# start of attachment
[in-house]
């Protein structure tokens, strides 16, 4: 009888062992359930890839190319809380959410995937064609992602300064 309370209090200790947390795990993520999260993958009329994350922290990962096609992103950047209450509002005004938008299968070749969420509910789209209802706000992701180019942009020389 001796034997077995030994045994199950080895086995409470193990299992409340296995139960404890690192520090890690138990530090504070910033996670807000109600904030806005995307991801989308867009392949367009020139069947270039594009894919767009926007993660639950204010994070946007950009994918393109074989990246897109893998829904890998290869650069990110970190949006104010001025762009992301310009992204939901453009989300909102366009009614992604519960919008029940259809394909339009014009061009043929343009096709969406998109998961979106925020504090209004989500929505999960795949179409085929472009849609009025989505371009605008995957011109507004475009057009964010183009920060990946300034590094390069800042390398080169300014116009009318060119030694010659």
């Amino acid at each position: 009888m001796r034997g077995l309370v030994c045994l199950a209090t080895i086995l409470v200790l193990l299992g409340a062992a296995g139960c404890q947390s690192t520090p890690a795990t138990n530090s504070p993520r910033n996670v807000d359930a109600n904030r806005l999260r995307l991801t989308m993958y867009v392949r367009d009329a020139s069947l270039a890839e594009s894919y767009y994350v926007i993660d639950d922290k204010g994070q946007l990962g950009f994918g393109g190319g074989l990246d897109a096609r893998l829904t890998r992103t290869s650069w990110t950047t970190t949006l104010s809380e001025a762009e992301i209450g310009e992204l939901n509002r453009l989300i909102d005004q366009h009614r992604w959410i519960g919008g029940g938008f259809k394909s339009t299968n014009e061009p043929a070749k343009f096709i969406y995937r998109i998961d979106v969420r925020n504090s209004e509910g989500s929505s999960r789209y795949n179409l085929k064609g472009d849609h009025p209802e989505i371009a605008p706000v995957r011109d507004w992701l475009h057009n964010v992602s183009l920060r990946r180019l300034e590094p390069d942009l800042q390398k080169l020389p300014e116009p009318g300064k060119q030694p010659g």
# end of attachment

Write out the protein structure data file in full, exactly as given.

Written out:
[in-house]
């Protein structure tokens, strides 16, 4: 009888062992359930890839190319809380959410995937064609992602300064 309370209090200790947390795990993520999260993958009329994350922290990962096609992103950047209450509002005004938008299968070749969420509910789209209802706000992701180019942009020389 001796034997077995030994045994199950080895086995409470193990299992409340296995139960404890690192520090890690138990530090504070910033996670807000109600904030806005995307991801989308867009392949367009020139069947270039594009894919767009926007993660639950204010994070946007950009994918393109074989990246897109893998829904890998290869650069990110970190949006104010001025762009992301310009992204939901453009989300909102366009009614992604519960919008029940259809394909339009014009061009043929343009096709969406998109998961979106925020504090209004989500929505999960795949179409085929472009849609009025989505371009605008995957011109507004475009057009964010183009920060990946300034590094390069800042390398080169300014116009009318060119030694010659």
């Amino acid at each position: 009888m001796r034997g077995l309370v030994c045994l199950a209090t080895i086995l409470v200790l193990l299992g409340a062992a296995g139960c404890q947390s690192t520090p890690a795990t138990n530090s504070p993520r910033n996670v807000d359930a109600n904030r806005l999260r995307l991801t989308m993958y867009v392949r367009d009329a020139s069947l270039a890839e594009s894919y767009y994350v926007i993660d639950d922290k204010g994070q946007l990962g950009f994918g393109g190319g074989l990246d897109a096609r893998l829904t890998r992103t290869s650069w990110t950047t970190t949006l104010s809380e001025a762009e992301i209450g310009e992204l939901n509002r453009l989300i909102d005004q366009h009614r992604w959410i519960g919008g029940g938008f259809k394909s339009t299968n014009e061009p043929a070749k343009f096709i969406y995937r998109i998961d979106v969420r925020n504090s209004e509910g989500s929505s999960r789209y795949n179409l085929k064609g472009d849609h009025p209802e989505i371009a605008p706000v995957r011109d507004w992701l475009h057009n964010v992602s183009l920060r990946r180019l300034e590094p390069d942009l800042q390398k080169l020389p300014e116009p009318g300064k060119q030694p010659g």